Back To It! - part two

I'm back. I just wanted to finish what I was talking about in the last post, in which I was exploring the way I came up with the latest P&R song Don't Get Caught Up In Your Dreams.

So to continue: the first verse starts out with our hero, we'll call him Walter, after Walter Middy, in the superstore during his workday. Here's the lyric:

Well I dreamt I saw the White Cliffs standing over me
With the Channel splashing sea spray in my face
But someone yelled and an endcap fell on aisle 3
And the cleanup stole my whole ten minute break

There are a couple of things I did here. The rhyme scheme is obviously ABAB, but there's also an internal rhyme in the last line "stole" and "whole". I changed the lyric from "the cleanup cost my whole ten minute break" so I could make that internal rhyme, even though it sounds funny using the verb steal with the subject cleanup. I figured the rhyme was more important. Incidentally, for those of you who have never had the pleasure of working in retail, an endcap is the display section at the end of an aisle in a store. This verse also establishes a pattern, in that the first two lines of the stanza are Walter's daydream, and the second two lines are reality stepping in and waking him up. I used this pattern for each verse, as you'll see later.

Now, having come up with the first verse, and having decided what the song would be generally about, I needed to have a trajectory for the story. I thought if the first verse was about him daydreaming at work, the next verse could be about him on his way home. Here, I thought he could see a beautiful woman in another car while driving along on the freeway. Only, there should be something supernatural about her. So I came up with:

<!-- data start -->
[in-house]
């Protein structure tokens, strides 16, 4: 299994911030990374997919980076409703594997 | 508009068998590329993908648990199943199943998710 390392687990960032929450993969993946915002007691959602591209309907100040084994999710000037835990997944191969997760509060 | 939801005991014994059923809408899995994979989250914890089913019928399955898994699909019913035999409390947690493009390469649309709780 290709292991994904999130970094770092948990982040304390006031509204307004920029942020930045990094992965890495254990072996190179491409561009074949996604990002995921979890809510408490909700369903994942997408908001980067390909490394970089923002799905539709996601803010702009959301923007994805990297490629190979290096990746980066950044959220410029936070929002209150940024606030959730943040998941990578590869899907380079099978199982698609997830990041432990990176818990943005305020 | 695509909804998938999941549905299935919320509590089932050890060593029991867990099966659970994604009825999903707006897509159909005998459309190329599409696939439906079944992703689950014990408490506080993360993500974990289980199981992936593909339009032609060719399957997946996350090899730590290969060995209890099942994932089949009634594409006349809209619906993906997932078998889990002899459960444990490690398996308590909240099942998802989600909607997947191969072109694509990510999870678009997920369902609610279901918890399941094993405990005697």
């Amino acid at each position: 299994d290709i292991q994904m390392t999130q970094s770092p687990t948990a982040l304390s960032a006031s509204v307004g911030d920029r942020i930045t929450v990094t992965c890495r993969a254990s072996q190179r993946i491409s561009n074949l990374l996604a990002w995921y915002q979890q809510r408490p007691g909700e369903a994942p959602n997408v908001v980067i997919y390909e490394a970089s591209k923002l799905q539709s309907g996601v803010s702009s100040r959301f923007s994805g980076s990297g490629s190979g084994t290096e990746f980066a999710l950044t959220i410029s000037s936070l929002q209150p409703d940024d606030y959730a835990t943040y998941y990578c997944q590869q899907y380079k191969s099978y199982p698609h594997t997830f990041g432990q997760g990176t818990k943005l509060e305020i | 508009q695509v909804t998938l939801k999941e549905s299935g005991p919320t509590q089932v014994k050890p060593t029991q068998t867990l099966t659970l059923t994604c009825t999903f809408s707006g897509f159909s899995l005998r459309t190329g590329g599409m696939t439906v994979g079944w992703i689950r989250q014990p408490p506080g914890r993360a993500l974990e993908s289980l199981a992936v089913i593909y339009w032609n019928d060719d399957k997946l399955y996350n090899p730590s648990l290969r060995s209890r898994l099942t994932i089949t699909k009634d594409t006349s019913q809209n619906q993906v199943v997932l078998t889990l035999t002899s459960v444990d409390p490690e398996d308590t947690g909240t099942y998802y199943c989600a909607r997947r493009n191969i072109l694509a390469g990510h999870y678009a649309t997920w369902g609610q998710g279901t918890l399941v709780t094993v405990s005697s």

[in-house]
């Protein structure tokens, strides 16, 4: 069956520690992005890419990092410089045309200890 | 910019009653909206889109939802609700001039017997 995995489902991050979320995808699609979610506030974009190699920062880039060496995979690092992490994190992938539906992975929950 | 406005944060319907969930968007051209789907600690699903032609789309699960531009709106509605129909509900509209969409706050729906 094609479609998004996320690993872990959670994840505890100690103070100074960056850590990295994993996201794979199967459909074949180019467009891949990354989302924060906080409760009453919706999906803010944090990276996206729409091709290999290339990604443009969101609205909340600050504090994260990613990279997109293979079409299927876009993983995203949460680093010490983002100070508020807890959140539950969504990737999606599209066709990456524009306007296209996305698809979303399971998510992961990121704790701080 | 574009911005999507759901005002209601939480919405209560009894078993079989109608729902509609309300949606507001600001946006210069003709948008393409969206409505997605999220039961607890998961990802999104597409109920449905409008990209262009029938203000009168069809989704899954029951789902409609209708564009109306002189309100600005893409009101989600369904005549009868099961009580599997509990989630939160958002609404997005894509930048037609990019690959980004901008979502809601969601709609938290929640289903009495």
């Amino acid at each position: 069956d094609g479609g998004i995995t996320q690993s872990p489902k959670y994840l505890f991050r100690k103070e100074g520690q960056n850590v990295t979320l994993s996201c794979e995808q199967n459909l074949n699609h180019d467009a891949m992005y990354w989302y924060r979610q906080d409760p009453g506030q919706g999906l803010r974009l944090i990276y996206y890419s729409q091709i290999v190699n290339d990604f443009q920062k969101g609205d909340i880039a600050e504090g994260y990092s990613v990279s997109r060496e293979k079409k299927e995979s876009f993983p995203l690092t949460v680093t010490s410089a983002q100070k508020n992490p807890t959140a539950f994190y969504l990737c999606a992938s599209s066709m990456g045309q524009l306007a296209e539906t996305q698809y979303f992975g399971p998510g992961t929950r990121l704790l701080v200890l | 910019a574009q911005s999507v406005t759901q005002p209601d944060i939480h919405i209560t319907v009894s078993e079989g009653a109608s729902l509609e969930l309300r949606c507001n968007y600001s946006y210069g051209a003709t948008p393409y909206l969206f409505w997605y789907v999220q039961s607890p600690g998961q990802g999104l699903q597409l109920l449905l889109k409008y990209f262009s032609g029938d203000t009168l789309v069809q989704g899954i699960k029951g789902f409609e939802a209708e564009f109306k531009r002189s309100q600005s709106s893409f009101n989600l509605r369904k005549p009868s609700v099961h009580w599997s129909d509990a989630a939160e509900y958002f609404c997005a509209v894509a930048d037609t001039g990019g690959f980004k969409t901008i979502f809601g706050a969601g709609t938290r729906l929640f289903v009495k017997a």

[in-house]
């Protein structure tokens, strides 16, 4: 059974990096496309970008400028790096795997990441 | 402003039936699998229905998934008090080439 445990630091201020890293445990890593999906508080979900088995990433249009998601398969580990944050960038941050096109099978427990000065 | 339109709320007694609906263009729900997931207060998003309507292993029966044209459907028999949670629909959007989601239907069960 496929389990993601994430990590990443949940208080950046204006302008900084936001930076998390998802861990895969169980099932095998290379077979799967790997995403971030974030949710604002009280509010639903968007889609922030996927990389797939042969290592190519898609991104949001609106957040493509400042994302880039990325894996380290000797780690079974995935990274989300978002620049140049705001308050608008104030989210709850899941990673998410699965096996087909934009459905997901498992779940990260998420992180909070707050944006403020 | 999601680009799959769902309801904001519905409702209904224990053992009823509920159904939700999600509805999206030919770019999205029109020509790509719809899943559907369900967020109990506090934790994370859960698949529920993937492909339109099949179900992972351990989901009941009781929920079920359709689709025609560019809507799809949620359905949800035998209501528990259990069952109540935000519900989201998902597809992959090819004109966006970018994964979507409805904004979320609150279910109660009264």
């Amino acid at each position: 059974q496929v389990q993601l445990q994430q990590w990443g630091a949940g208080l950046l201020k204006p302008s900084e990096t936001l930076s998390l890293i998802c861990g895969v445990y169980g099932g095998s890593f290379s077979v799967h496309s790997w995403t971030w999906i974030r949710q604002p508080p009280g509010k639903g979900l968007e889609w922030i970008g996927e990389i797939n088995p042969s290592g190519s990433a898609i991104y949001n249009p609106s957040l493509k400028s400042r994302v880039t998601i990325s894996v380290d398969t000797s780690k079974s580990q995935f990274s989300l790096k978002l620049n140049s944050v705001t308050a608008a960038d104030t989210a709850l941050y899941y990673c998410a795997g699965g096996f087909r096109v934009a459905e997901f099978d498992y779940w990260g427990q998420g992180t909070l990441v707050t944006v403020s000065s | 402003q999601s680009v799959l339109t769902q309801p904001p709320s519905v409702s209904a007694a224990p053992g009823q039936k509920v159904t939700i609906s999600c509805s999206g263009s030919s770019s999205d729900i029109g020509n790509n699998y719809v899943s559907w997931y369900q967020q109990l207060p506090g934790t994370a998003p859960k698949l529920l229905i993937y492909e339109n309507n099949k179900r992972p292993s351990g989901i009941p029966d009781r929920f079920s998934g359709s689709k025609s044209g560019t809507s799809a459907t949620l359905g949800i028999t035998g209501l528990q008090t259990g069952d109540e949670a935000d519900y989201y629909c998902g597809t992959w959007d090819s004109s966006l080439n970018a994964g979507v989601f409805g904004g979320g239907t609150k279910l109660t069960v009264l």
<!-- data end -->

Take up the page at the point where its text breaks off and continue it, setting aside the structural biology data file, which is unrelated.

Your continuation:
On the commute I saw an angel on the 42
With a winged horse beneath her sailing by
But when I breathed her name her steed became a Subaru
And she showed me her middle finger when I caught her eye

Again, the first two lines open with his daydream, while the second two are the reality. I like part of this lyric because the girl's horse is really a car, but to Walter, the horse becomes a car, even though the car was only a horse in his daydreams. By having the horse morph into a car, and not the other way around, I wanted to underline the fact that to Walter, dreams are more real than reality. There's a double internal rhyme in the third line: "breathed ... name" rhymes with "steed became". But besides that this lyric is a bit awkward. I'll have to work on it some more. The last line about her showing her middle finger feels a bit awkward. Maybe some of you have some suggestions about how the stanza could end differently. I don't know if I want her to flip him off. But I wanted to move on, so I went on to the final verse. Here, he's at home in bed at the end of the workday. I wrote:

That very night the houses crumbled on my cul-de-sac
How their walls were overcome with trembling vines
But when the daylight came my neighborhood was all intact
And I must confess I really didn't mind